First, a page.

Consider this scenario, dear reader: I’m lying in bed late one Sunday evening, settled in to watch Downton Abbey for the next hour. But this Sunday is different from any other Sunday because I’ve had three new things to deal with during this past week that are utterly separate from my laundry list of daily cardiac concerns:
- I’ve been having physiotherapy three times a week because I twisted my right knee (same one I had knee surgery on seven years ago).
- I’m using a new prescription ointment for a pesky patch of psoriasis on my left elbow.
- I’m wearing a brand new acrylic mouth guard to bed every night that my dentist has just made for me to help treat a longstanding jaw alignment problem.
So. Here I am lying in bed that Sunday evening as our story unfolds . . .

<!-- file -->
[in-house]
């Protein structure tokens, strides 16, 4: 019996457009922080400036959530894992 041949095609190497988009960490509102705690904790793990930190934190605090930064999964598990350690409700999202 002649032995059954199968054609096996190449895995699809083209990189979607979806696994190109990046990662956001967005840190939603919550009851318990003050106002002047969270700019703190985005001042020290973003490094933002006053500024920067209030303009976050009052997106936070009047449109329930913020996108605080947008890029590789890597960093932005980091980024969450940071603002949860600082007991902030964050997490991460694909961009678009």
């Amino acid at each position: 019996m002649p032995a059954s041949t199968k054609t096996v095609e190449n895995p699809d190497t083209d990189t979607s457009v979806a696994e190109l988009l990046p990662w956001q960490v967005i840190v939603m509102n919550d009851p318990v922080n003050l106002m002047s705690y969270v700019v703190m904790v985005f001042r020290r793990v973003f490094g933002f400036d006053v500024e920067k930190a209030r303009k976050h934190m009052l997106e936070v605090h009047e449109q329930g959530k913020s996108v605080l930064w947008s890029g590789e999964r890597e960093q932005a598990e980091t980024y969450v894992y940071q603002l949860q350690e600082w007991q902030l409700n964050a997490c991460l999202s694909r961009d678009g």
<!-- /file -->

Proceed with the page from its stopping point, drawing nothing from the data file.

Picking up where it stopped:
My right knee is propped up with ice packs on two pillows, swollen and hurting like hell despite all the physio and non-weight-bearing and anti-inflammatories I’ve been popping all week.
My left elbow is tilted skyward and carefully propped on another pillow, freshly ointmented and exposed to the air for at least an hour as directed. My pharmacist has previously warned me that this new psoriasis ointment is very sticky and will permanently stain fabric, so I should use sheets that I “don’t care about” at night. I don’t have any sheets I don’t care about. I care very deeply about all of my sheets.
My new mouth guard is tightly wedged into place over my upper teeth, feeling awkwardly foreign and making it impossible to speak intelligibly even if I still had the will to live.
I feel utterly miserable. I simply cannot bear this. I’m done. It’s all just too much. I am no longer even remotely interested in what the toffs on Downton Abbey are up to this week.
I know what you’re thinking: Oh, come on, Carolyn! A pulled ligament, a sticky ointment, and a little mouth guard are hardly worth making such a fuss over!